That One Guy (profile) says:

Re: A good old fashioned self-fulfilling prophecy

If you do vote you at least have a chance to change things, even if other forces are tipping the scales such that it might not succeed.

If you don’t vote then you don’t even have that much, and the ones that are attempting to rig things in their favor get to win unopposed, with minimal effort on their part.

Better to try and fail than not try at all, or looked at another way, ‘Better to make the ones trying to screw you over work for it rather than handing them victory on a silver platter with minimal effort on their part.’

Anonymous Coward says:

Re: Re:

If it were constitutional we should enact a law that forbids reporting what political figures say, ban political speeches, prevent any form of public speaking on politicians’ part and let their actions speak for them. Limit their speech to a short description of their platform when running, in print, and let the reporters and public fill in the blanks with who has contributed to their campaigns, how they’ve voted in the past, what their political affiliations are and how they are likely to proceed once in office.

Oh, and do away with the electoral college.

That One Guy (profile) says:

Re: Re: Re: 'Of course this is for me, I'm just using them for PR!'

Your comment has me wondering how many would-be politicians would still be interested in running if, while they were running and while in office, they were hit with a ‘Liar Liar’-style curse such that they had to tell the truth about anything related to the job.

Motivations for presenting/proposing/supporting a bill, goal with regards to actions towards other bills/laws, any potential conflicts of interests, that sort of thing.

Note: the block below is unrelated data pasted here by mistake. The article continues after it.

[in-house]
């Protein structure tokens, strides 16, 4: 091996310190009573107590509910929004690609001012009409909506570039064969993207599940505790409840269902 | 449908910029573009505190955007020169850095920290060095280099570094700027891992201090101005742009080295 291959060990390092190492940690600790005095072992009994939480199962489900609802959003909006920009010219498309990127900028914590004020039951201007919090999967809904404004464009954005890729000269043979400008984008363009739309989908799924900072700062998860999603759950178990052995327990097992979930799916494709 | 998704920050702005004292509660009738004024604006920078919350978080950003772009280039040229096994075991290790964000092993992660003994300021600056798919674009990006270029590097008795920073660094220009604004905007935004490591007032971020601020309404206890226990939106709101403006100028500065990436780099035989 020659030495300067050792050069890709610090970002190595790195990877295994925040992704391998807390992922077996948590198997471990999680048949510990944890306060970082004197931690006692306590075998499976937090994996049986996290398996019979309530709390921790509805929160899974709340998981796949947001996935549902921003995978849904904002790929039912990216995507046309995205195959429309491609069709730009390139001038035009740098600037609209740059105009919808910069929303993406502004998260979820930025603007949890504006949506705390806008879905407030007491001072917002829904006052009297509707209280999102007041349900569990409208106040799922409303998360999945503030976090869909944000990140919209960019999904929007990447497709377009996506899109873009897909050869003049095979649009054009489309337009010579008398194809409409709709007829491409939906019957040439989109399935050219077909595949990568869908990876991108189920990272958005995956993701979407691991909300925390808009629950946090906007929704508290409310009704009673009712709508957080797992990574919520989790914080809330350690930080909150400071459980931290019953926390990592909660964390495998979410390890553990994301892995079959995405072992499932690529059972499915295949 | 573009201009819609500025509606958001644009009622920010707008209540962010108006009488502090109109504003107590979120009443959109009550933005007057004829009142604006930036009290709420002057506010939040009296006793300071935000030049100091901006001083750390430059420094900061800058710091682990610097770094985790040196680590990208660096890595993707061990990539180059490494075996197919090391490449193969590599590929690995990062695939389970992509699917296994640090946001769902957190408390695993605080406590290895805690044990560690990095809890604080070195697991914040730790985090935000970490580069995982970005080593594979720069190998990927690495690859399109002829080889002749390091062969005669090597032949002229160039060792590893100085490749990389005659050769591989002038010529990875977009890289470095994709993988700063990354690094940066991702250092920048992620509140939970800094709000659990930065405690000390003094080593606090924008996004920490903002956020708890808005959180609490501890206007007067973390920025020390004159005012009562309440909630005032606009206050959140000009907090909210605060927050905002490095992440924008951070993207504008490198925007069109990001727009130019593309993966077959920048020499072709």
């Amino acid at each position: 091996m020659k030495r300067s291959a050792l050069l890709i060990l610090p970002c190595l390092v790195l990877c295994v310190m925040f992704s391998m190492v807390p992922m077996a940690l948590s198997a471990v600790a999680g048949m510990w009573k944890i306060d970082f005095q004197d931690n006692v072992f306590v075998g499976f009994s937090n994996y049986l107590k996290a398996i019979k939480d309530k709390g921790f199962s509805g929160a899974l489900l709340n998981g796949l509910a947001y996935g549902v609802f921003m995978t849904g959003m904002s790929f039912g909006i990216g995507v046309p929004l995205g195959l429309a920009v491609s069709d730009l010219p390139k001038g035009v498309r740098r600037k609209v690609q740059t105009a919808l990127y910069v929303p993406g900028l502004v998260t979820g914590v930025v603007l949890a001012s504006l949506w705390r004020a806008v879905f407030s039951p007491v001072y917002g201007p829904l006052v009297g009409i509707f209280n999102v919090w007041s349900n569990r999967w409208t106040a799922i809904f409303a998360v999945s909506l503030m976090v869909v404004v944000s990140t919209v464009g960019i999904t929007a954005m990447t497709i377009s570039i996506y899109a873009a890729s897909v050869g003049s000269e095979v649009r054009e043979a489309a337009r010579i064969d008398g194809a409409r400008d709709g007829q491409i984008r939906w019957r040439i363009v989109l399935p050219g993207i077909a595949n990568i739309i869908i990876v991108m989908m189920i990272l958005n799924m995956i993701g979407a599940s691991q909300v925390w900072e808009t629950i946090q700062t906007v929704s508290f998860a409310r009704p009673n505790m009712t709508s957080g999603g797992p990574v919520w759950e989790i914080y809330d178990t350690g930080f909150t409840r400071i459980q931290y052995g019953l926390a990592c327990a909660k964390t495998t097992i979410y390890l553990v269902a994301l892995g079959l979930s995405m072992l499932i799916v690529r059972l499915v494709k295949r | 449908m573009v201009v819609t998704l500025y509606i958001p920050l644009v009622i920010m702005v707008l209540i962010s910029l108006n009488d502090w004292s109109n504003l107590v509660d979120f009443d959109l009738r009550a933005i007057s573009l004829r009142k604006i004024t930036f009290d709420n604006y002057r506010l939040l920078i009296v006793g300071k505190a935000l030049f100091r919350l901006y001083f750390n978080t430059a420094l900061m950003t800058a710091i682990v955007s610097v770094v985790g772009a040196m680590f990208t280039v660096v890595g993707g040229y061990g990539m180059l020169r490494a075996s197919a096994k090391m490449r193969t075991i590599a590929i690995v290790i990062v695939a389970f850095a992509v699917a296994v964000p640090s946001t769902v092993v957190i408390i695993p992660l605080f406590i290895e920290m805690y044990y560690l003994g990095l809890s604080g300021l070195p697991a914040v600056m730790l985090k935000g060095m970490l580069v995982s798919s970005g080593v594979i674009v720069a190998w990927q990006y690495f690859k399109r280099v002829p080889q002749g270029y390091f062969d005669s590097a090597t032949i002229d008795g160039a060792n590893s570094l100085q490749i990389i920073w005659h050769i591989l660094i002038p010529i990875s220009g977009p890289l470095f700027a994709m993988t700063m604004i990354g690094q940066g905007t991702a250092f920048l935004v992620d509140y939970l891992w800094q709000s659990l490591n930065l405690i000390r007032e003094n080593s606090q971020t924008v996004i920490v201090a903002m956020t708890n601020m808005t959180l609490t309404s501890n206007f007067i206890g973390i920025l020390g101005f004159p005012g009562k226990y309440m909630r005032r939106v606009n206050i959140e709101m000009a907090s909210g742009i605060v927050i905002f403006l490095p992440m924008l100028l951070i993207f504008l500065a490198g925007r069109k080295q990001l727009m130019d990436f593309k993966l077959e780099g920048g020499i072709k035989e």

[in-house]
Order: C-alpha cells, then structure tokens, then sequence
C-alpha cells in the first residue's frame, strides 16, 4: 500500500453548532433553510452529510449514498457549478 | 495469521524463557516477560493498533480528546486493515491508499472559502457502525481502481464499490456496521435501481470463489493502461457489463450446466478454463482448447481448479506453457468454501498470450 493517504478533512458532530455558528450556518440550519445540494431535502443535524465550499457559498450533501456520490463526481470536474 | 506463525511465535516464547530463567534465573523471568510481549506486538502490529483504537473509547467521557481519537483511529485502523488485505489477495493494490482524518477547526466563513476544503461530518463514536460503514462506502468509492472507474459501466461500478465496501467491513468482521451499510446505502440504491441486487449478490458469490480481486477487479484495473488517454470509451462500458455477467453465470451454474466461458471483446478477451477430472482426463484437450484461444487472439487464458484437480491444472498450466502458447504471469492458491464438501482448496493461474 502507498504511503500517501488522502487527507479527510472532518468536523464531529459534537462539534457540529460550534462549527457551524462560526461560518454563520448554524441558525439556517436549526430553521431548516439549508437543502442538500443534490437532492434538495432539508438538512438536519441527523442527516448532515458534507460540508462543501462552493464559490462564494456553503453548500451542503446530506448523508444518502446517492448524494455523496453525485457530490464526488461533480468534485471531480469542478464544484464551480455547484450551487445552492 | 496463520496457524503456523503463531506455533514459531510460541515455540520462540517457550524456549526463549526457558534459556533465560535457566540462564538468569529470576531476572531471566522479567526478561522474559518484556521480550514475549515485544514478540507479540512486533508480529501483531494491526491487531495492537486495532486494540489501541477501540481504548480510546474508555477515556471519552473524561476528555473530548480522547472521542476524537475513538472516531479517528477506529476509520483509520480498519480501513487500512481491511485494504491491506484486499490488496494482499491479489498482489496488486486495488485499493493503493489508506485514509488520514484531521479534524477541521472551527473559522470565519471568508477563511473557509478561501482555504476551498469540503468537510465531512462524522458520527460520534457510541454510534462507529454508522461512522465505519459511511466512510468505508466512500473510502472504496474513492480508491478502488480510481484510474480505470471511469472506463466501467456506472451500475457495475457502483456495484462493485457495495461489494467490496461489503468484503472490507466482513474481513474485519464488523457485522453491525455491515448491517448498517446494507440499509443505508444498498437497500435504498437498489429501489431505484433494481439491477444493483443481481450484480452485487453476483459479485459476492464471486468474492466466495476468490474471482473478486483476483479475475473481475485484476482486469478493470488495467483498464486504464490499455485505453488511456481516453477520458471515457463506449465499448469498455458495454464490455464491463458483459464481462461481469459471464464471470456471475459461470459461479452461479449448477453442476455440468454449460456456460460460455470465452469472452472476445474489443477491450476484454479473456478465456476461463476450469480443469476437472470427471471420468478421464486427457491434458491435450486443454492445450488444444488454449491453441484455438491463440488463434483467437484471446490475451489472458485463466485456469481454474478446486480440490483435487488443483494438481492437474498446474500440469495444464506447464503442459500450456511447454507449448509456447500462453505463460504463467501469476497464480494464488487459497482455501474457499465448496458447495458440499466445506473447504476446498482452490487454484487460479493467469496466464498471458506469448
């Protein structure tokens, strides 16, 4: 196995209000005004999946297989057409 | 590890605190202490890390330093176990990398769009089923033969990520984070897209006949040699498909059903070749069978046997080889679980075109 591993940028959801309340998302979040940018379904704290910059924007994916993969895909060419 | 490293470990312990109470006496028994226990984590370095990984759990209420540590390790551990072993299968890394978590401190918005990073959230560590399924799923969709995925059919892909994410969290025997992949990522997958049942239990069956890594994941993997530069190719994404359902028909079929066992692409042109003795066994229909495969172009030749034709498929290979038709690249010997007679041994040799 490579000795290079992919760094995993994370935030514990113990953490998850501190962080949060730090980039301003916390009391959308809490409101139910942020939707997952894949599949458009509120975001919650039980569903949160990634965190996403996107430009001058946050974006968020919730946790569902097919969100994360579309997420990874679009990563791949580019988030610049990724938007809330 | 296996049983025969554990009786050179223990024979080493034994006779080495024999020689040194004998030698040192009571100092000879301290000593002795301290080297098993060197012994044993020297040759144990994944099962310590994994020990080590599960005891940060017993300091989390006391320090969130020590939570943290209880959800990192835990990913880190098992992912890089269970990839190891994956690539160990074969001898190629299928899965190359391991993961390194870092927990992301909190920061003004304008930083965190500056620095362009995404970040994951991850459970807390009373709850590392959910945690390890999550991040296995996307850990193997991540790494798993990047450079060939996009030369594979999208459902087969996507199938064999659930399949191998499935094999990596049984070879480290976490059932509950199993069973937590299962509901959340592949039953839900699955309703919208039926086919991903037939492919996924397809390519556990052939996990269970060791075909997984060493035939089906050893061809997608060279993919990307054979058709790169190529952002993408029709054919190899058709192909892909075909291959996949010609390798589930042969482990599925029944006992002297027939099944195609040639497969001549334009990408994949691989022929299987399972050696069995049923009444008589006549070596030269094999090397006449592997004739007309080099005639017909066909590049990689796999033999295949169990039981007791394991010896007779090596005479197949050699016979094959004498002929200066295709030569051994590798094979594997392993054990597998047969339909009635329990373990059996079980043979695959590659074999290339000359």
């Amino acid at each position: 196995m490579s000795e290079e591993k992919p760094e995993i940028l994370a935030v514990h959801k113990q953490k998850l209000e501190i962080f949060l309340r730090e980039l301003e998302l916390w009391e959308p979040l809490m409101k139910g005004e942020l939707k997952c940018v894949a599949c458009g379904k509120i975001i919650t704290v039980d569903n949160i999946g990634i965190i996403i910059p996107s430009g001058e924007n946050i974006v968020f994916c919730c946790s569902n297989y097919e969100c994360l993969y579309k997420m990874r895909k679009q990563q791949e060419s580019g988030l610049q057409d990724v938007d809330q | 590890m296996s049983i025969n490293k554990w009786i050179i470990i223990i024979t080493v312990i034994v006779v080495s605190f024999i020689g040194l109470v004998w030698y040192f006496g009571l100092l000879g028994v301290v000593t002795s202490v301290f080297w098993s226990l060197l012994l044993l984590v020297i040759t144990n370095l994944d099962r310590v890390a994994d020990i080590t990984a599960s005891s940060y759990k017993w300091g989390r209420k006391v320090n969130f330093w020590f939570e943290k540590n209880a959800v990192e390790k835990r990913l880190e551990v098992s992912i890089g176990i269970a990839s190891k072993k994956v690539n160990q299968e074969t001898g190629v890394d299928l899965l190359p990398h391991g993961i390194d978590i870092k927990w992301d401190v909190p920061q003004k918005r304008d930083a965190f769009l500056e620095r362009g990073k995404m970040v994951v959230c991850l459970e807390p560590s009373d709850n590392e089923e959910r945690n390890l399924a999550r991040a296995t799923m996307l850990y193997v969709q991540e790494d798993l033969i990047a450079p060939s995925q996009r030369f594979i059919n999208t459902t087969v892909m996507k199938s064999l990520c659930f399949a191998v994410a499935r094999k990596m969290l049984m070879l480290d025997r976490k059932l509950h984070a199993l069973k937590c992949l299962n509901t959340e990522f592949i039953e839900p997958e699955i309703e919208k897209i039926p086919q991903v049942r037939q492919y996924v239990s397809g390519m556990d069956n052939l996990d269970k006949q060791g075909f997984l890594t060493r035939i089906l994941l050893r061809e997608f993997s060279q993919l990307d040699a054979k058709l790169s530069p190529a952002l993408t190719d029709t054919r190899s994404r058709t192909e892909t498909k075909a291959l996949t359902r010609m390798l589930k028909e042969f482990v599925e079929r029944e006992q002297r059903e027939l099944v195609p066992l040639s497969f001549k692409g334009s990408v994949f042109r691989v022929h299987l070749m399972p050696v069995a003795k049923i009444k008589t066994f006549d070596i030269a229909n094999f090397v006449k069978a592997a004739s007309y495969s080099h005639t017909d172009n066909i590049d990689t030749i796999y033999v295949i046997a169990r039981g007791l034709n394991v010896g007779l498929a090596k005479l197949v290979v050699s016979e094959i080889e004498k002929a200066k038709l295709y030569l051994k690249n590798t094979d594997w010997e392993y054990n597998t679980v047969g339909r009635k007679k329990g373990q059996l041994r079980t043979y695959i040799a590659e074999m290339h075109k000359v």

I’m guessing if they couldn’t lie the number of people interested in the position would be but a fraction of the current amount, and of those that still went with it I’ve no doubt it would certainly make things a lot more ‘interesting’.

Stephen T. Stone (profile) says:

Re: Re:

I hate the idea of politicians lying and speaking out of both sides of their mouths, yet I would never go so far as to suggest they should be legally barred from speaking in public either before, during, or after their time in office. Your idea would preclude politicians from defending votes on controversial issues where they believe they voted “the right way”—e.g., someone who voted against FOSTA/SESTA could be barred from explaining why they voted against it.

What we need in the United States is better journalism. We need journalists who have no fears in re: holding liars accountable, even if they like/voted for a liar. We need journalists who will ask tough questions of our leaders, press them for answers, refuse to accept lies or deflections as answers, and stop trying to do “view from nowhere” reporting on such lies. What we do not need, however, is a law that shoves a ballgag in a politician’s mouth from the beginning of their first campaign for public office to the end of their life.

Anonymous Coward says:

Re: Re: Re: Is anyone really unaware of it?

Call it what you want, idk.
Corruption by any other name would stink just as bad.

“We “hire” (elect) people to do a job. Second guessing them should have been done before you voted them in.”

We did not hire them and we can not fire them, even when they blatantly refuse to do their jobs.

Prior to voting, there is plenty of hot air full of bluster and bullshit, none of which can be believed because these goons lie out their ass – but the voting public is supposed to “second guess” the candidates … I assume this means using your clairvoyant super powers to figure out if they align with your desires of your government. What are you smoking?